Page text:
Mon Oct 16, 2006 8:01 am

I would guess that prosecuting attornies don't want to look like idiots. If they (the convicted) are proven not guilty then they would look bad because they have put the wrong guy away and the real killer is still on the loose...in other word they failed to do their job and they'll get the boot. It's truly disturbing to think that you could have destroyed a person's life and you have the tools to right the wrong but you won't because of your narcissistc ego. I think that it is a blatant example of obstruction of justice and those opposed to it belong behind bars themselves.
All animals are created equal, but some are more equal than others.
 
AirCop
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RE: Why Would A Prosecutor Do This? I Don't Understand

Mon Oct 16, 2006 8:04 am

Quoting FSPilot747 (Thread starter):
Why would prosecutors be against proofrnthat would exonerate someone they wrongly convicted? Do they just wantrnconviction, guilty or not

Yes, the scariest event in one life could be a prosecutor with an agenda. Other times it was just bad police work, and the pressure in the community demands an conviction.

Quoting FSPilot747 (Thread starter):
Do they not care if they have the wrong guy in prison or on death row?

Looks bad when its time to come up for reelection and as Redngold wrote

Quoting Redngold (Reply 1):
prosecutors, like almost any other human being, hate to be proven wrong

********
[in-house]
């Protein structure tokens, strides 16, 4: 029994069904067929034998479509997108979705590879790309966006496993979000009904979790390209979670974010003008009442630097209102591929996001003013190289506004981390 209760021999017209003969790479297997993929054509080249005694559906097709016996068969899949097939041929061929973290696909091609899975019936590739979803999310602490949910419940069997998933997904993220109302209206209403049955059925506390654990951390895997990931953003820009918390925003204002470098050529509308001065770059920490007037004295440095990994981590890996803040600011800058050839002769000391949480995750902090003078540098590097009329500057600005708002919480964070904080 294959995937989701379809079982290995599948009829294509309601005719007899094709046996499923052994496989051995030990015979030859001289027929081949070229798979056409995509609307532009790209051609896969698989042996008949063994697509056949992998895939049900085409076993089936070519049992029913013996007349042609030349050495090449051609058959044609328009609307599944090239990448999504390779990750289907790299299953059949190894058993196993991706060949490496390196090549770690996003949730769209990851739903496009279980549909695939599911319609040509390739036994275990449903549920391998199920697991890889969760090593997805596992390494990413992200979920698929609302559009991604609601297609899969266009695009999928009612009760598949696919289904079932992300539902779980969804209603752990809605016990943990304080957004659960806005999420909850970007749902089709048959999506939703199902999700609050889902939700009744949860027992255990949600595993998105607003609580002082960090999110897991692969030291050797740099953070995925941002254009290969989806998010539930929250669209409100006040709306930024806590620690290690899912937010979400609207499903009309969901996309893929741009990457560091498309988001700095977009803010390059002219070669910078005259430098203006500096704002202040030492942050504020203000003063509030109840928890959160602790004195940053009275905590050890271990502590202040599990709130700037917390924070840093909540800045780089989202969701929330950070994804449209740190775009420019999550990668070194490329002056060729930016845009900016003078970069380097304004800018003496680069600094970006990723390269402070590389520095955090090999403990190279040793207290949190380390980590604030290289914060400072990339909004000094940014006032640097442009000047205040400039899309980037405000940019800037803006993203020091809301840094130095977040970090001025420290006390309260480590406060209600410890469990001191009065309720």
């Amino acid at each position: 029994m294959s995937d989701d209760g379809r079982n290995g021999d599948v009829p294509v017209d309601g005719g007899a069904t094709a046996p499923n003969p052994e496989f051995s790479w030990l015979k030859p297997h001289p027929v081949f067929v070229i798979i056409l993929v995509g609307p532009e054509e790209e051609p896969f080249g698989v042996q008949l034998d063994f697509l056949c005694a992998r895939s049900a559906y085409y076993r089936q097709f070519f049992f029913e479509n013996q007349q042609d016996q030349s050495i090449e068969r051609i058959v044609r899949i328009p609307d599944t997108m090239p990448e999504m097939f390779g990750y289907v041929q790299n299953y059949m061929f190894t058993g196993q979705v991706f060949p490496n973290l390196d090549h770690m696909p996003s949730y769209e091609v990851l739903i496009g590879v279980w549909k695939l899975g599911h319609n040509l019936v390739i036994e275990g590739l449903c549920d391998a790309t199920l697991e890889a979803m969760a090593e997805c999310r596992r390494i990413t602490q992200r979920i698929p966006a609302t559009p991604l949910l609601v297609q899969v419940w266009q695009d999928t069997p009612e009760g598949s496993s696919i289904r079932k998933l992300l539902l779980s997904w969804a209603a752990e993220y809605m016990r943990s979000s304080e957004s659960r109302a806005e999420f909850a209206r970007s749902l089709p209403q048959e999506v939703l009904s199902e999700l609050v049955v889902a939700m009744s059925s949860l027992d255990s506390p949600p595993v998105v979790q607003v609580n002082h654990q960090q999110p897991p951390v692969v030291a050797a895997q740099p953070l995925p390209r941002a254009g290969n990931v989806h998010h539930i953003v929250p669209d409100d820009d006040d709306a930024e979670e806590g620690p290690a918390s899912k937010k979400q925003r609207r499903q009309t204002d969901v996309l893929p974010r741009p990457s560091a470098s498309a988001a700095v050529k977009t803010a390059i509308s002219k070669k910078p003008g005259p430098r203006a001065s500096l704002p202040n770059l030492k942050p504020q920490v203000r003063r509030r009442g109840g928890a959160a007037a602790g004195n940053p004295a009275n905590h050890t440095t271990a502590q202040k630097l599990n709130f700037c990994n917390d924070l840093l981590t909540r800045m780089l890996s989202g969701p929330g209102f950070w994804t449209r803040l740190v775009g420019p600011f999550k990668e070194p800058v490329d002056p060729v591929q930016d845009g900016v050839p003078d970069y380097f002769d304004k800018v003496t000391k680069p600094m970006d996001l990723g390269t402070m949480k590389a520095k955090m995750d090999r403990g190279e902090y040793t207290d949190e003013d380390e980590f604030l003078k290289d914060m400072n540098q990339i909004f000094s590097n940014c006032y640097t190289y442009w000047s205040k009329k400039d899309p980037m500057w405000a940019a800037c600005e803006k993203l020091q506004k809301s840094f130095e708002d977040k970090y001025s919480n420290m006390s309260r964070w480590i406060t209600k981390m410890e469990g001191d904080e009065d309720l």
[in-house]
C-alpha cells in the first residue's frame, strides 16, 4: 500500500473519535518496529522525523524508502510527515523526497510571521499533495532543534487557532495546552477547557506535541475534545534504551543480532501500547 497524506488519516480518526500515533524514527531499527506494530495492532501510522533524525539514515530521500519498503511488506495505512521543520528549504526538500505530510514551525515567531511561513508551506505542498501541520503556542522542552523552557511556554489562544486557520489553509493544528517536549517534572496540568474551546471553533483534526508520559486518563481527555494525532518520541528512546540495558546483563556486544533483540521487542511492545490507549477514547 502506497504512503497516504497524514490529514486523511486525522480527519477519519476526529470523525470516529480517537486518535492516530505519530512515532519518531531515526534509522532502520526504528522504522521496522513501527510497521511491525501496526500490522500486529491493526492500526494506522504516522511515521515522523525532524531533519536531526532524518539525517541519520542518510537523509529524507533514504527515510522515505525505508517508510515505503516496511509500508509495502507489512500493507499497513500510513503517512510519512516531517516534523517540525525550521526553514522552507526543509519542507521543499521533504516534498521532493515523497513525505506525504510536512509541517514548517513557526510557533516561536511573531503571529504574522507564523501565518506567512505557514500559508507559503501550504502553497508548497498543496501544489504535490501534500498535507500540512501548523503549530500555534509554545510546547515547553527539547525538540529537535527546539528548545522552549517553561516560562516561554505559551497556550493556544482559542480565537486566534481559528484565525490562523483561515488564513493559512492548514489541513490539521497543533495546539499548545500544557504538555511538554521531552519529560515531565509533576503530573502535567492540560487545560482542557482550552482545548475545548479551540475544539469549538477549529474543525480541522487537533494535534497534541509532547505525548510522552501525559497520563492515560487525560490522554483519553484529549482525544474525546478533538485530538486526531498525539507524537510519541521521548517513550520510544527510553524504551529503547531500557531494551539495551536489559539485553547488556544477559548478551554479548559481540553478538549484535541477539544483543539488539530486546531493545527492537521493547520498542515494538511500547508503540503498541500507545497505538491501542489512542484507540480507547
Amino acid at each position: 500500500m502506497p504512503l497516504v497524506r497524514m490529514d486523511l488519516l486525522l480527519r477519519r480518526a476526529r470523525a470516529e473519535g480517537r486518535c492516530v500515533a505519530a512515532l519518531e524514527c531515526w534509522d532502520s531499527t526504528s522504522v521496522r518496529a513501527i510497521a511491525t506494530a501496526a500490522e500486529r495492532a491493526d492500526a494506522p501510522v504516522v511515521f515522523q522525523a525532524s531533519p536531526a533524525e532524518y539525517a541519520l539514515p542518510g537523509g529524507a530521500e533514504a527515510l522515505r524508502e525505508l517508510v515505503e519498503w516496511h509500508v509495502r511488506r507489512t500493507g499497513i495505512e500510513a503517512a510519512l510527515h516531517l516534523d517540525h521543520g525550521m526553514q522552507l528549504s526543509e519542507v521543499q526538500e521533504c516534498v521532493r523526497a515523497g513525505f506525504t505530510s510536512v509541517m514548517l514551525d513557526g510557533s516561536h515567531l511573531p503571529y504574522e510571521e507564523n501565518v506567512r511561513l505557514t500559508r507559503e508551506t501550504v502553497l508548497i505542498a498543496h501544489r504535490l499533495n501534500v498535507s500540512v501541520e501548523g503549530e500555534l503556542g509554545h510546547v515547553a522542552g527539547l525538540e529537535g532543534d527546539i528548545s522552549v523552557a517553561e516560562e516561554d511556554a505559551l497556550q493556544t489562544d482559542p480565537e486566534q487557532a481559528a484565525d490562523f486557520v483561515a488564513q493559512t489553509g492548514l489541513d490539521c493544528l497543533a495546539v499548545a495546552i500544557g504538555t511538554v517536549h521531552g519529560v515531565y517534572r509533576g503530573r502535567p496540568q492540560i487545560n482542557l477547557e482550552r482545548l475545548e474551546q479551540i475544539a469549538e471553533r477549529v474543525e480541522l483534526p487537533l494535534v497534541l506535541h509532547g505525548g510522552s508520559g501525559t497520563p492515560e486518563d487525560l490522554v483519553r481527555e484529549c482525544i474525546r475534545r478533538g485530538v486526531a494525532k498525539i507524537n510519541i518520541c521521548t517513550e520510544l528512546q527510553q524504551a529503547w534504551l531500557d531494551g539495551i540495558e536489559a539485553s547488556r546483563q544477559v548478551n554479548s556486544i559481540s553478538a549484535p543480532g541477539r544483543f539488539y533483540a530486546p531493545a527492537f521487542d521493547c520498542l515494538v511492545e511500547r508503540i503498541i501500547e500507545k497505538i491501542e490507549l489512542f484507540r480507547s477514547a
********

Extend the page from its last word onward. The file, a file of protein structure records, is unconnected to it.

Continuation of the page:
darrenthe747
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RE: Why Would A Prosecutor Do This? I Don't Understand

Mon Oct 16, 2006 8:09 am

Quoting Redngold (Reply 1):
Because prosecutors, like almost any other human being, hate to be proven wrong.

While I too hate to be proven wrong, if it were in the case of me sending a man to death row I would want to know then for sure.
All animals are created equal, but some are more equal than others.
 
ShyFlyer
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RE: Why Would A Prosecutor Do This? I Don't Understand

Mon Oct 16, 2006 8:25 am

Quoting FSPilot747 (Thread starter):
Why would prosecutors be against proof that would exonerate someone they wrongly convicted?

Along with what Redngold and AirCop offered, Prosecutors are just like Defense Attorneys: They play to win and don't like to lose. Notice the hurt looks on the faces of Prosecutors when they are interviewed following a trial in which the accused was found not guilty.
I lift things up and put them down.
 
TPAnx
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RE: Why Would A Prosecutor Do This? I Don't Understand

Mon Oct 16, 2006 8:29 am

I remember reading that in some states in which a deadline had been set for
requesting DNA testing...prosecutors were destroying evidence. Anyone else have the same recollection??
TPAnx  Yeah sure
I read the news today..oh boy
 
fspilot747
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RE: Why Would A Prosecutor Do This? I Don't Unders

Mon Oct 16, 2006 9:32 am

Quoting TPAnx (Reply 7):
I remember reading that in some states in which a deadline had been set for